Tuesday, November 13, 2018

Nice. Can we do it again? Plus Amberlight -- and a tough assignment...

This was the project a couple of months ago. The assignment was a toughie: dream up a cover that reflected not one but THREE stories, because this one was for an omnibus edition in which you had spacecraft in the Jupiter system, Bengal tigers in the wilds of NW Tasmania, and a "western" set in a post-apocalypse, nuclear-winter scenario. Okay -- you come up with something that rolls those ideas together!

I was lucky, in that I'd rendered the spacecraft and Jupiter for another cover a couple of years ago (the job was done wholly in Bryce 7 Pro, including the planet). That got me halfway there. Then, a digital painting of a tiger, and a shot of blizzard-driven snow. Then the job got easier: compile everything into a coherent whole AND leave room for the typography! Anyway, I enjoyed the job, though the paperback cover presented a whole 'nother challenge, not because the work was hard, but because Amazon's new paperback generating engine is changing  -- as so much is changing at Amazon right now ... ask almost any indie author ... there's hell to pay behind the scenes: both the publishing and retail engines are having kittens at this time. Took me (me!) three goes to get it right, but here's the final result:

Very pleased with the end result for this one. (Incidentally, if you're interested, you can find the book online here, in a variety of ebook formats and also the above paperback. Christmas is coming, and all that. Okay.)

That's the beauty of digital art: you can re-re-rework a piece without having to go back to scratch and start over. Imagine if a conventional artist had 20 hours invested in a work, and it was done, delivered ... then the commissioning party (maybe publisher, editor, even writer) said ... very nice, but can you make him a bit older?

Which is exactly what happened late last night! I get a surprise email from the writer saying -- after the fact, mind you! -- "Can you put a few years on him? And incidentally, we're changing the title. Thanks." Meaning, the character created for cover of Falconstone, which I showed you yesterday, because at the time we all thought the bloody thing was finished. Can we age him a little? Hmm. Soooo...

Back to the project files, make the character older -- but not too much older. He has to go from looking 27 to looking 32. Subtle. It's all in the shadows, perhaps the fullness of lips and jaw, the upper eyelids. I went right back to Morphs++ in DAZ, reset a lot of parameters, changed the lighting, and the result is this:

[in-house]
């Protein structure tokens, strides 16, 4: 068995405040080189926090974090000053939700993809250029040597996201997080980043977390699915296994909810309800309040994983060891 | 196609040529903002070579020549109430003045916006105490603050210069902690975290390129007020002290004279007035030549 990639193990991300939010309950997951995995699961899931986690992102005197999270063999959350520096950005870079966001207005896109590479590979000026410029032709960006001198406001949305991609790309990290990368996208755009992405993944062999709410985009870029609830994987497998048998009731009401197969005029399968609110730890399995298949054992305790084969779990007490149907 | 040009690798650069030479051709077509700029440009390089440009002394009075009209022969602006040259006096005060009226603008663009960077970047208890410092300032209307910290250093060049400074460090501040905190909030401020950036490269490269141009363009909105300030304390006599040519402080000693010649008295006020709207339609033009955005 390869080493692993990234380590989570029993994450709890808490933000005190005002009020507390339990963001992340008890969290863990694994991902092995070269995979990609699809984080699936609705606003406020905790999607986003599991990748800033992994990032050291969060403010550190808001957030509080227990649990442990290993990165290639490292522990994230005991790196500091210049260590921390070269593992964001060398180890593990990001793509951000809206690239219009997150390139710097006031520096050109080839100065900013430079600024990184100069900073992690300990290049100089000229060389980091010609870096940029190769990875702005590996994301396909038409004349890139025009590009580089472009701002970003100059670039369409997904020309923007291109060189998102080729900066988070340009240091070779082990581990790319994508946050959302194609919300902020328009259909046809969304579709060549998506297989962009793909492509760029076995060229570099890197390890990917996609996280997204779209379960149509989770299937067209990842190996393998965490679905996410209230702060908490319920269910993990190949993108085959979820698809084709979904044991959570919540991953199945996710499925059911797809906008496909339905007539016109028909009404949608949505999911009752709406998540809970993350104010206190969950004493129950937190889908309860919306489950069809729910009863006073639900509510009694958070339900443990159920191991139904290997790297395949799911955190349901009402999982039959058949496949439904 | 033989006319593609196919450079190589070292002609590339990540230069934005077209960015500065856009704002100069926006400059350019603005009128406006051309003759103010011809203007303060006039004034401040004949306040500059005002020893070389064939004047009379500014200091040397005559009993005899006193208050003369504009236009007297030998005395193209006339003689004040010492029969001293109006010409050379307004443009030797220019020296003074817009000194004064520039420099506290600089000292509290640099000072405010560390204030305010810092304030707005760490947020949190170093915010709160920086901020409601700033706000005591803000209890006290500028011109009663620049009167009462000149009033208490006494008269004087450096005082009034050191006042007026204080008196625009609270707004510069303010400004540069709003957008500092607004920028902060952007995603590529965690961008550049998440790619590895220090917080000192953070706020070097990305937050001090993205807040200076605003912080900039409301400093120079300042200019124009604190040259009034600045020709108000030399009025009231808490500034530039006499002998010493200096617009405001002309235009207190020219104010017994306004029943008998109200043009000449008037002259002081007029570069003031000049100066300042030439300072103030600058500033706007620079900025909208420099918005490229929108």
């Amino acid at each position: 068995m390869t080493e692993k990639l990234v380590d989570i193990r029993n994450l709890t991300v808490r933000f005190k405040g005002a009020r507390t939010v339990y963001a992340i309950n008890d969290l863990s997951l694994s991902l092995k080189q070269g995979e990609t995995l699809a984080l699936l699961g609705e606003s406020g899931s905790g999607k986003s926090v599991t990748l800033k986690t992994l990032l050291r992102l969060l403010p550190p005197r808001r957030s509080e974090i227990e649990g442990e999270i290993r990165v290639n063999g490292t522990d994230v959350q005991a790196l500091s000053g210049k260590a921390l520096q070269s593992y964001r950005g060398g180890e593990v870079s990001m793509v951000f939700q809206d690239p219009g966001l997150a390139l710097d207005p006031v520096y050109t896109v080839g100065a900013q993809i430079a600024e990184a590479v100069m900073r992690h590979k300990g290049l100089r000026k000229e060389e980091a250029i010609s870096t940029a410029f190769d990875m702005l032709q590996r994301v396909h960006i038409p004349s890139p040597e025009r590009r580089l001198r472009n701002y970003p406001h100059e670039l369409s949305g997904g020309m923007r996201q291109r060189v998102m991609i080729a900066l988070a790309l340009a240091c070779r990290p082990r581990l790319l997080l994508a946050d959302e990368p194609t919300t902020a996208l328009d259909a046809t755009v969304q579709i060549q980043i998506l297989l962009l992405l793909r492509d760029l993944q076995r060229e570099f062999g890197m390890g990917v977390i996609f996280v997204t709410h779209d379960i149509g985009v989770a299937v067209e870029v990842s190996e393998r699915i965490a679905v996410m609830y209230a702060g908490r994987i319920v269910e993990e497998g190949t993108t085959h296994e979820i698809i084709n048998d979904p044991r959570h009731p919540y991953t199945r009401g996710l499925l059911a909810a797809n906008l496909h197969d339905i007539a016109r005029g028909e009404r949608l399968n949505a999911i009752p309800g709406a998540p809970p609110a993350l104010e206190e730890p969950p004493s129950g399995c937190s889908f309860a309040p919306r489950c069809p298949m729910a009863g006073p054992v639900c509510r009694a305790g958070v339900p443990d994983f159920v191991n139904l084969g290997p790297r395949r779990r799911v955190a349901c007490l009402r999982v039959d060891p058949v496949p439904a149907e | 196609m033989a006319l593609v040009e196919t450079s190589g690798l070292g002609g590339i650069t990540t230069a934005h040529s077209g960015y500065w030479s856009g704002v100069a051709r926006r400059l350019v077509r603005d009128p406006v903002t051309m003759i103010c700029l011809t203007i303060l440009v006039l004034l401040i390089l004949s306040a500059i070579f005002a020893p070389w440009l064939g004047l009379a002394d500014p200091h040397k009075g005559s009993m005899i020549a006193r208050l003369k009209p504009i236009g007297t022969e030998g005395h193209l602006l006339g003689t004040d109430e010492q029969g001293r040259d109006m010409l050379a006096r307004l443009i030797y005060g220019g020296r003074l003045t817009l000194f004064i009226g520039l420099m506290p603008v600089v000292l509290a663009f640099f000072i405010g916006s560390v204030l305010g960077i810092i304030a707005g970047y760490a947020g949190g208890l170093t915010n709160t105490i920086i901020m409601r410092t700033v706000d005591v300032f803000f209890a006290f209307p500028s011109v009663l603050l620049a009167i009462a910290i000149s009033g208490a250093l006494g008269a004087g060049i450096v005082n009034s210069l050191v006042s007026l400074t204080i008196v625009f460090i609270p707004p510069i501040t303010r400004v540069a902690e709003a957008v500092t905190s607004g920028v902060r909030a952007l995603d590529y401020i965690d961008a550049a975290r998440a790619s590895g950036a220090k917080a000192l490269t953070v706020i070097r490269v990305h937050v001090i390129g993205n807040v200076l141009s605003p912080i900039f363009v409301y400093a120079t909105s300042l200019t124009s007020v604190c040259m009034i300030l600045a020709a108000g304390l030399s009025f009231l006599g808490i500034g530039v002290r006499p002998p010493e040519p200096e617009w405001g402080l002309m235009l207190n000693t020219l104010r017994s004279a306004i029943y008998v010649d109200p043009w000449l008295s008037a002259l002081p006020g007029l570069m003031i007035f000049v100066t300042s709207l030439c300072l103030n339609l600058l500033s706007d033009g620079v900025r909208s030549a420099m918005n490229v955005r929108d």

...the fact is, the author's right. The model does look better a few years older, and the effect is very subtle. We're not talking about aging someone from 30 to 50. Just a handful of years ... what a difference they make. And yes, it's very simple to change the typography. What was Falconhurst has become Falconstone ... why? Well, it turns out there is already a book, or books, doing the rounds under the old title, and they're not very "savory" books, something to do with slave culture in America in the early-C18th. Ick. So by all means, let's change it.

Anyway, that is quite ENOUGH work for the moment. It's only yesterday whenI was saying art ought to be fun, so I'm going right back to...

These were done in a fantastic program called Amberlight. It's a load of fun to play with -- have had it for a couple of years now, have done a LOT of art with it. I'll upload a swag more of these in the days to come ... also some paintings which I did last year.

My next work will be something exotic. And yes, I know (!) I've been left far, far behind by the new Genesis models, Michael 6, the new render engines, what have you. But let's see how far one can drive the old software. Can't afford the upgrade price just now, guys. One day. LOL -- if anyone has been following this blog since the outset, you may recall that in the early days I couldn't even generate shadows! My computer was so wimpy at the time, as soon as I turned on shadows, DAZ crashed to the desktop! That was fixed with a new machine. Then tons and tons of investment in models and assorted programs. It ain't cheap, and right now I have to be careful. Still, let's see what we can do.

More soon.
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